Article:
Solo Travel

How to Stay Safe on the Road When Traveling Alone

The moment has come: You fought the naysayers, made all the preparations, saved some money and left for your first solo trip. Congrats! Now the adventure can start.

But first, we need to talk about how to stay safe on the road. These are several tricks that I adopted myself and are now normal for me:

Get informed!

The first thing you should do when you want to book a trip to a place you don’t know is check safety information. In Germany, we have the Auswartiges Amt (Ministry of Foreign Affairs) which gives a lot of information about entry regulations and safety’ for every country. As a German, I would check there first, because it probably the one takes the latest information into consideration. For example, when news broke of the high Zika virus risk in Latin America, the Auswartiges Amt website had regular updates on the situation. If you are searching for an international equivalent, you will probably find what you need on the site of the American government.

  • The advantage of official websites: You get the latest possible information about all safety, entry or health-related topics.
  • The downside of official websites: They are often very conservative and seem slightly exaggerated. They talk about high risks in countries that are pretty safe for backpackers when they know where to go and where to avoid.

After that, I would start searching for travel blogs with articles about my destination. Travel bloggers very often have unique angles on places and people. You can learn about hidden places and tourist traps – and all by reading their personal story. Bloggers are not faceless voices. They take you along on their trips and will answer you if you have questions about a destination that didn’t get answered in the blog post. So, if you want to hear more about safety, write to them and get their opinion.

  • The advantage of travel blogs: You get a personal opinion based on the experience of somebody who spent some time there.
  • The downside of travel blogs: The bloggers stay at the destination may have been some time ago and the situation could have changed in the meantime.

If you are not the reading kind of person, you can search for vloggers on Youtube instead. It’s more time consuming to get an overview because you can’t scroll through, but at least you can speed up the video. Just click on the little wheel for the settings and put in on 2x speed. It can take a while for you understand everything and can be a bit stressful in the beginning, but you will soon get used to it and get through the videos you want to watch much faster.

Another thing you can do is use Facebook groups as a fount of knowledge. There are groups for traveling in general, for special genders, for solo traveling or groups and, of course, for specific countries or regions. If you have a specific question, it’s probably best to ask there, since you’ll likely find a member who had a same problem and therefore knows the answer you’re searching for.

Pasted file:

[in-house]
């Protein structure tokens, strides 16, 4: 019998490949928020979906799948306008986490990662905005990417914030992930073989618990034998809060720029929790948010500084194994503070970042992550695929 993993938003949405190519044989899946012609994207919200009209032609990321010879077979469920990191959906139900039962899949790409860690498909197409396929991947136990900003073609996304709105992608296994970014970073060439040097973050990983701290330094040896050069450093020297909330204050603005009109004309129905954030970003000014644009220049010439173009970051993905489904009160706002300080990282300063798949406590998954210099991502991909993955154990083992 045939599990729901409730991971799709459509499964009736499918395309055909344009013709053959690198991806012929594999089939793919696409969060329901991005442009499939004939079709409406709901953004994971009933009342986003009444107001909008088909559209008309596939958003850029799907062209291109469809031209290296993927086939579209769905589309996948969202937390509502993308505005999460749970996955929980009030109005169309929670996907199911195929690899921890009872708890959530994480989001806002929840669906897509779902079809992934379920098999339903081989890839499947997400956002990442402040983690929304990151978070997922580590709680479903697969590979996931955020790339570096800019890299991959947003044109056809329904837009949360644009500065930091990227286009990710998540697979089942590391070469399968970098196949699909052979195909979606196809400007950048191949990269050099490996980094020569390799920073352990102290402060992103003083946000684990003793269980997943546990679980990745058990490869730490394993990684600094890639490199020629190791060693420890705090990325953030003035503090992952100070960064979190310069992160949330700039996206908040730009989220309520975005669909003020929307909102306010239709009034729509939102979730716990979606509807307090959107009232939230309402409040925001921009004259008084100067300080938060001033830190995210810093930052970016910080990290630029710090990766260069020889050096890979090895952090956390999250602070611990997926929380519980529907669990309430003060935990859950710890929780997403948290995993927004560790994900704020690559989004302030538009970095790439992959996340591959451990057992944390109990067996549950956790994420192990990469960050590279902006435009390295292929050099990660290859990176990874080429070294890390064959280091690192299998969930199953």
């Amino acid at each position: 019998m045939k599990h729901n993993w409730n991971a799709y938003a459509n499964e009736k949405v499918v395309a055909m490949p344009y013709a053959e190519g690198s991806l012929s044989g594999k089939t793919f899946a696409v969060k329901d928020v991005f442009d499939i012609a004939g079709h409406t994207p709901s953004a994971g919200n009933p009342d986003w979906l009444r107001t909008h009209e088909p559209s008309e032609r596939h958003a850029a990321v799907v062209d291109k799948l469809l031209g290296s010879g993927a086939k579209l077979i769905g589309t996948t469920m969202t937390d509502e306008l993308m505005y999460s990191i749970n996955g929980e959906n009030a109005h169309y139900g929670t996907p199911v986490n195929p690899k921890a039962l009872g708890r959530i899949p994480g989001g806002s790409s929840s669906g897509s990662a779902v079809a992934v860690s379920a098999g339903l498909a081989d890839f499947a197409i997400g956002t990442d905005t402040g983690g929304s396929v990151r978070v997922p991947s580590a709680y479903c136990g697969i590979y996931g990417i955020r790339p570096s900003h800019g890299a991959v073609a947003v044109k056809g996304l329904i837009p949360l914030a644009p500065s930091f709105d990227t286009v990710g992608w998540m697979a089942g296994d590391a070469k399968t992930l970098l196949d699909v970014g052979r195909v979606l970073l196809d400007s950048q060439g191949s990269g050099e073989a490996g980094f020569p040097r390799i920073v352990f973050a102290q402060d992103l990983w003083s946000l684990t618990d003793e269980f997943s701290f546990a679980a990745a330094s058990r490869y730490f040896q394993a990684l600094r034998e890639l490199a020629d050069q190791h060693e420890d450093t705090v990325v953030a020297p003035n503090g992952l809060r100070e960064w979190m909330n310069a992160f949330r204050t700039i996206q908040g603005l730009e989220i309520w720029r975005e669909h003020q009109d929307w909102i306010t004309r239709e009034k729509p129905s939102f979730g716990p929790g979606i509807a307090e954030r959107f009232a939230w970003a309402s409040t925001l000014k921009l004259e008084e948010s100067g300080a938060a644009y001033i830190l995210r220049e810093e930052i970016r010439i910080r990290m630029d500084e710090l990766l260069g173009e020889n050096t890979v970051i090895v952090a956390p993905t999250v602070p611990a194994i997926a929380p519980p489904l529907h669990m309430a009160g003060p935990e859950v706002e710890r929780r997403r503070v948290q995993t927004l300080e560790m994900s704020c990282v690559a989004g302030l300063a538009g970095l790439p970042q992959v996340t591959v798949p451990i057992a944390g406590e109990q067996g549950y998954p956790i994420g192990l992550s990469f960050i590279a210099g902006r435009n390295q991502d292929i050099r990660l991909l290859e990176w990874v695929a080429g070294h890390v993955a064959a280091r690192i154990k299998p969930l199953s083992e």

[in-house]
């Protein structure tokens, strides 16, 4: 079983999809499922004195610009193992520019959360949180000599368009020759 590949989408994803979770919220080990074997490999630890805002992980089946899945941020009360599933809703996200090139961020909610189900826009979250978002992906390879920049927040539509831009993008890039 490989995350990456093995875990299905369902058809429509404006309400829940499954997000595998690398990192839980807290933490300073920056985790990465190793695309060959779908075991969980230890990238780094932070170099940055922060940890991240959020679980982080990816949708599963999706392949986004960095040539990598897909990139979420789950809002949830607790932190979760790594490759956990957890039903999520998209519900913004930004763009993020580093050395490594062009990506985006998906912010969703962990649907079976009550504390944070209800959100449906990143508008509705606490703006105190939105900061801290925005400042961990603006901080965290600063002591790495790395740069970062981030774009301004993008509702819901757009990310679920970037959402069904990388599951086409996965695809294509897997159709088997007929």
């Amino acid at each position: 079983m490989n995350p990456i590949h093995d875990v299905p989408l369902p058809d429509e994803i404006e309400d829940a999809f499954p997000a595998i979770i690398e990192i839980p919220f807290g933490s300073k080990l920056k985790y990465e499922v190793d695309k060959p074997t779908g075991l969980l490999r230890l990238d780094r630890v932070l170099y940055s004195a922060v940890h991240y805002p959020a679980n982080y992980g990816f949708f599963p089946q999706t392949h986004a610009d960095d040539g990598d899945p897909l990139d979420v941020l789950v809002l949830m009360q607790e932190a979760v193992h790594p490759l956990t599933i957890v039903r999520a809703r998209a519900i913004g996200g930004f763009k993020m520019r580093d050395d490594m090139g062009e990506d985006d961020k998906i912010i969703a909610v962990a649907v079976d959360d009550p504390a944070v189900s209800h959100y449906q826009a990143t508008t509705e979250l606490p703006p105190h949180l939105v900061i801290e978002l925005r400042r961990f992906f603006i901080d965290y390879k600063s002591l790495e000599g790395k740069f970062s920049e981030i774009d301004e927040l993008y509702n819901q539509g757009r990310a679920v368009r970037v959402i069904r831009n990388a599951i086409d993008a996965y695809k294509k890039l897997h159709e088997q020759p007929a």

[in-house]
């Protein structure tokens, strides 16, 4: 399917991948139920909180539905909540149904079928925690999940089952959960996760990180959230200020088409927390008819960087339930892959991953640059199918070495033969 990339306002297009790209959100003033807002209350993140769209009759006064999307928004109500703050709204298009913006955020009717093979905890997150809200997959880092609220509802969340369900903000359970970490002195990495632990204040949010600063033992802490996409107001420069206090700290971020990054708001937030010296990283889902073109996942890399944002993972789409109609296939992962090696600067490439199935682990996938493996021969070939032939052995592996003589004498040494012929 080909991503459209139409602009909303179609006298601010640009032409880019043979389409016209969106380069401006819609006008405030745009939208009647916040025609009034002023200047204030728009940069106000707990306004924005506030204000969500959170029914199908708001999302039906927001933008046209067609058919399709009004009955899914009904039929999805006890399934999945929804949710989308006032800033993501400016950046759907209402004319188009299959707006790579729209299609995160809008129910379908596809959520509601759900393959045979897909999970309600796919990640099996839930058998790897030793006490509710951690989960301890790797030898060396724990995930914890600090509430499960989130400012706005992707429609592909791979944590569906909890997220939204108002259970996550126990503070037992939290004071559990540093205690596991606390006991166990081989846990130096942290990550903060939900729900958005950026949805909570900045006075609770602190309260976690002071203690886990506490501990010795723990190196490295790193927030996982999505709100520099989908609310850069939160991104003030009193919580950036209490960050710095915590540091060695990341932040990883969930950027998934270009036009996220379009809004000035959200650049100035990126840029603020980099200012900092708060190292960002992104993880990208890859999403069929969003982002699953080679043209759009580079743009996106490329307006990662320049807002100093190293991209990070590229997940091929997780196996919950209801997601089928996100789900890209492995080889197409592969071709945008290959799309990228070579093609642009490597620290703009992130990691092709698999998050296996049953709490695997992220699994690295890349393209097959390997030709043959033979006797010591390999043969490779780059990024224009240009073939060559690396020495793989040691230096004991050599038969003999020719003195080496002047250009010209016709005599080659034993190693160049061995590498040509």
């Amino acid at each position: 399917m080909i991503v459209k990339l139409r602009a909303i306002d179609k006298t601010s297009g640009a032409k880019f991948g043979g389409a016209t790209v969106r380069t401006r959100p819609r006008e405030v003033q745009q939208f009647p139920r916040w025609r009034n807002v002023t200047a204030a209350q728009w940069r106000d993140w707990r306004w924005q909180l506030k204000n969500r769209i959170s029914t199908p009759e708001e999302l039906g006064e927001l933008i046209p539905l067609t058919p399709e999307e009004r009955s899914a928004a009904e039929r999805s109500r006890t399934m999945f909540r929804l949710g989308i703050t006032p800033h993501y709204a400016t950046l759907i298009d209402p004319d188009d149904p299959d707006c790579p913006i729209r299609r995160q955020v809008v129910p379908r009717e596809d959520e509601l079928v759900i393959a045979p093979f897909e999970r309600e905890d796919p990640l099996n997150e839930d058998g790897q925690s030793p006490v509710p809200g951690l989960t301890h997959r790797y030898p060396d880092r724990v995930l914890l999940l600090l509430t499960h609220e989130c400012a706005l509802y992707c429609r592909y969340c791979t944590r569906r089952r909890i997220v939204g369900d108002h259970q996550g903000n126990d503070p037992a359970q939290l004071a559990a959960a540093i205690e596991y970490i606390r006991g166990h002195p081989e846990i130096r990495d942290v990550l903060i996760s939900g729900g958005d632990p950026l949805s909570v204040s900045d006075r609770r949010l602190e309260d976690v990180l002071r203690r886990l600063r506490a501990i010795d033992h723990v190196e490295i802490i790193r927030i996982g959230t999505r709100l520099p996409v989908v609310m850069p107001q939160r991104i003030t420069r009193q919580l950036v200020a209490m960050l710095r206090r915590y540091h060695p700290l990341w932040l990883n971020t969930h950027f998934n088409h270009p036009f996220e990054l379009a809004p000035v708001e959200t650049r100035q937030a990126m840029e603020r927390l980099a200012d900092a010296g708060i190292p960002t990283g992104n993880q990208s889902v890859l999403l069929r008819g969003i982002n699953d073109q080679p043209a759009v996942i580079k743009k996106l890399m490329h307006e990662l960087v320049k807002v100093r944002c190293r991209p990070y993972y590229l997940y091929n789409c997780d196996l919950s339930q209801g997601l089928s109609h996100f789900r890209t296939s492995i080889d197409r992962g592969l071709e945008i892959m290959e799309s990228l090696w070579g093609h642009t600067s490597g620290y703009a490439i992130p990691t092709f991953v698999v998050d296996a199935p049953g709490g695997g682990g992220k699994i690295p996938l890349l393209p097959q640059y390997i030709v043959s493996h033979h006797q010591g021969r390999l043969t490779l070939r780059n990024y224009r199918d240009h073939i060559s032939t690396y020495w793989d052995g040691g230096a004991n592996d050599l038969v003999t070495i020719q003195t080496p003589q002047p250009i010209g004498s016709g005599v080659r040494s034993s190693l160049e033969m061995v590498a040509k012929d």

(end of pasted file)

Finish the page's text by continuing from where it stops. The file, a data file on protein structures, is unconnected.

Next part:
I would also suggest checking travel guides. I had a Lonely Planet e-book for South America when I was there and really liked having offline information about individual places on hand to read on the bus while going from one place to another.

  • The advantage of travel guides: You have all the information you need in your pocket and you can read it offline as often as you want.
  • The downside of travel guides: Travel guides are only up-to-date for a short time. Although I liked my South America guide quite a lot, I realized that prices had already changed and I couldn’t rely on what my Lonely Planet told me. At that point, you start doubting the safety information as well…

Behave like a local!

This is my personal favorite. I know that it’s not always possible to look like a local because if you’re a Western-looking guy in Thailand, you probably didn’t grow up there. But, you might still study work or live there! So, try to pay attention to how locals behave, what gestures they make and what they wear.

Another thing is that locals normally don’t look lost. So, even if you have no clue where you’re going, don’t let people know that you’re lost by the look on your face or your intimidated posture. Walk upright, look ahead as if you know exactly where you’re going, and don’t take out maps or your phone to search for the way.

This might sound strange at first, but I can assure you that you make a totally different impression if you behave like this. I have been doing this for a long time and, at some point, started to wonder why people were asking me for directions in the local language. In the beginning, I was confused that, wherever I went (London, New York, Rome, Madrid, Paris), it happened again. Do you know where the street XYZ is?” Only recently – when it happened in cities in Asia where I definitely do NOT look like a real local – did I realize that it was simply because I always acted like a local.